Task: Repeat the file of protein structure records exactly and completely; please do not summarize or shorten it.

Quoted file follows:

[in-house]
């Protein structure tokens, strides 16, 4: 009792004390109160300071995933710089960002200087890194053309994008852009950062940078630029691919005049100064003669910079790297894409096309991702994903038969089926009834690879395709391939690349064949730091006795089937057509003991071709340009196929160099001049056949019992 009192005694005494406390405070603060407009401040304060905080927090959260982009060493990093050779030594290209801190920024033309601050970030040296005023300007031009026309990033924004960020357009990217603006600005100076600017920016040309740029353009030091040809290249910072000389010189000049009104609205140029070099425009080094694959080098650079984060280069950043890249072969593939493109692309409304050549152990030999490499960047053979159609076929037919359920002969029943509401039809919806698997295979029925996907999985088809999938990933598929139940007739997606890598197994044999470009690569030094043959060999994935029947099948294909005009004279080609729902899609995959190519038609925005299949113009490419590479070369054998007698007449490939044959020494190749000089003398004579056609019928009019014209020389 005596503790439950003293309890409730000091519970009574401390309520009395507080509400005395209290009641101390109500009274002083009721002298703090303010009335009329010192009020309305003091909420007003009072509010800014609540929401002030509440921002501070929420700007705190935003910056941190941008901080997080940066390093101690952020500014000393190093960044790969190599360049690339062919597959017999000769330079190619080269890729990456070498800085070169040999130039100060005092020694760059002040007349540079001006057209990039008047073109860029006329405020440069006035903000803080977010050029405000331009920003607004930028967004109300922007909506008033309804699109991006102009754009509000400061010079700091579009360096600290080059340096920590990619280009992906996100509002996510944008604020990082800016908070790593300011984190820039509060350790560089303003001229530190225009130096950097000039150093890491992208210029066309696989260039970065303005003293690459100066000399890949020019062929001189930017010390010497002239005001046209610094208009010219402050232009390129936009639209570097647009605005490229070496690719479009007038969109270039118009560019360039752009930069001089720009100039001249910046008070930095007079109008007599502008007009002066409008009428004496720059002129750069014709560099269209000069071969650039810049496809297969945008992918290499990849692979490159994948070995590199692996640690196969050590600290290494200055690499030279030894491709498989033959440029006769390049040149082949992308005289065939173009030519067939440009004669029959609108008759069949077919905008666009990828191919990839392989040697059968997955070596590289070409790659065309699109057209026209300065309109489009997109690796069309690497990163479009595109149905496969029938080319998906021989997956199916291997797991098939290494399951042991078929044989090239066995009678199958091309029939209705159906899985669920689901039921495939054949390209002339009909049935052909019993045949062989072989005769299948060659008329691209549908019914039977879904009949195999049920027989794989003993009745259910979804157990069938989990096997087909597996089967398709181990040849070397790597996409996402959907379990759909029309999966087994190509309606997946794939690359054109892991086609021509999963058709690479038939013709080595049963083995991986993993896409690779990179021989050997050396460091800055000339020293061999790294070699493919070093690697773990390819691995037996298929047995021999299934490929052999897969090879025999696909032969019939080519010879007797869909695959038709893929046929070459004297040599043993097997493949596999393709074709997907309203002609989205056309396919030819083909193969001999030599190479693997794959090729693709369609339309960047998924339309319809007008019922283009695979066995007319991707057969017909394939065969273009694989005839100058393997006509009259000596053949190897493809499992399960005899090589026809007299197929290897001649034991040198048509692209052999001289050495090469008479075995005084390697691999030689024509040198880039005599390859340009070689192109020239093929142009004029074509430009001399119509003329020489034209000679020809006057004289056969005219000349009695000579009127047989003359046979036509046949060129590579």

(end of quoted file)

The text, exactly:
[in-house]
């Protein structure tokens, strides 16, 4: 009792004390109160300071995933710089960002200087890194053309994008852009950062940078630029691919005049100064003669910079790297894409096309991702994903038969089926009834690879395709391939690349064949730091006795089937057509003991071709340009196929160099001049056949019992 009192005694005494406390405070603060407009401040304060905080927090959260982009060493990093050779030594290209801190920024033309601050970030040296005023300007031009026309990033924004960020357009990217603006600005100076600017920016040309740029353009030091040809290249910072000389010189000049009104609205140029070099425009080094694959080098650079984060280069950043890249072969593939493109692309409304050549152990030999490499960047053979159609076929037919359920002969029943509401039809919806698997295979029925996907999985088809999938990933598929139940007739997606890598197994044999470009690569030094043959060999994935029947099948294909005009004279080609729902899609995959190519038609925005299949113009490419590479070369054998007698007449490939044959020494190749000089003398004579056609019928009019014209020389 005596503790439950003293309890409730000091519970009574401390309520009395507080509400005395209290009641101390109500009274002083009721002298703090303010009335009329010192009020309305003091909420007003009072509010800014609540929401002030509440921002501070929420700007705190935003910056941190941008901080997080940066390093101690952020500014000393190093960044790969190599360049690339062919597959017999000769330079190619080269890729990456070498800085070169040999130039100060005092020694760059002040007349540079001006057209990039008047073109860029006329405020440069006035903000803080977010050029405000331009920003607004930028967004109300922007909506008033309804699109991006102009754009509000400061010079700091579009360096600290080059340096920590990619280009992906996100509002996510944008604020990082800016908070790593300011984190820039509060350790560089303003001229530190225009130096950097000039150093890491992208210029066309696989260039970065303005003293690459100066000399890949020019062929001189930017010390010497002239005001046209610094208009010219402050232009390129936009639209570097647009605005490229070496690719479009007038969109270039118009560019360039752009930069001089720009100039001249910046008070930095007079109008007599502008007009002066409008009428004496720059002129750069014709560099269209000069071969650039810049496809297969945008992918290499990849692979490159994948070995590199692996640690196969050590600290290494200055690499030279030894491709498989033959440029006769390049040149082949992308005289065939173009030519067939440009004669029959609108008759069949077919905008666009990828191919990839392989040697059968997955070596590289070409790659065309699109057209026209300065309109489009997109690796069309690497990163479009595109149905496969029938080319998906021989997956199916291997797991098939290494399951042991078929044989090239066995009678199958091309029939209705159906899985669920689901039921495939054949390209002339009909049935052909019993045949062989072989005769299948060659008329691209549908019914039977879904009949195999049920027989794989003993009745259910979804157990069938989990096997087909597996089967398709181990040849070397790597996409996402959907379990759909029309999966087994190509309606997946794939690359054109892991086609021509999963058709690479038939013709080595049963083995991986993993896409690779990179021989050997050396460091800055000339020293061999790294070699493919070093690697773990390819691995037996298929047995021999299934490929052999897969090879025999696909032969019939080519010879007797869909695959038709893929046929070459004297040599043993097997493949596999393709074709997907309203002609989205056309396919030819083909193969001999030599190479693997794959090729693709369609339309960047998924339309319809007008019922283009695979066995007319991707057969017909394939065969273009694989005839100058393997006509009259000596053949190897493809499992399960005899090589026809007299197929290897001649034991040198048509692209052999001289050495090469008479075995005084390697691999030689024509040198880039005599390859340009070689192109020239093929142009004029074509430009001399119509003329020489034209000679020809006057004289056969005219000349009695000579009127047989003359046979036509046949060129590579």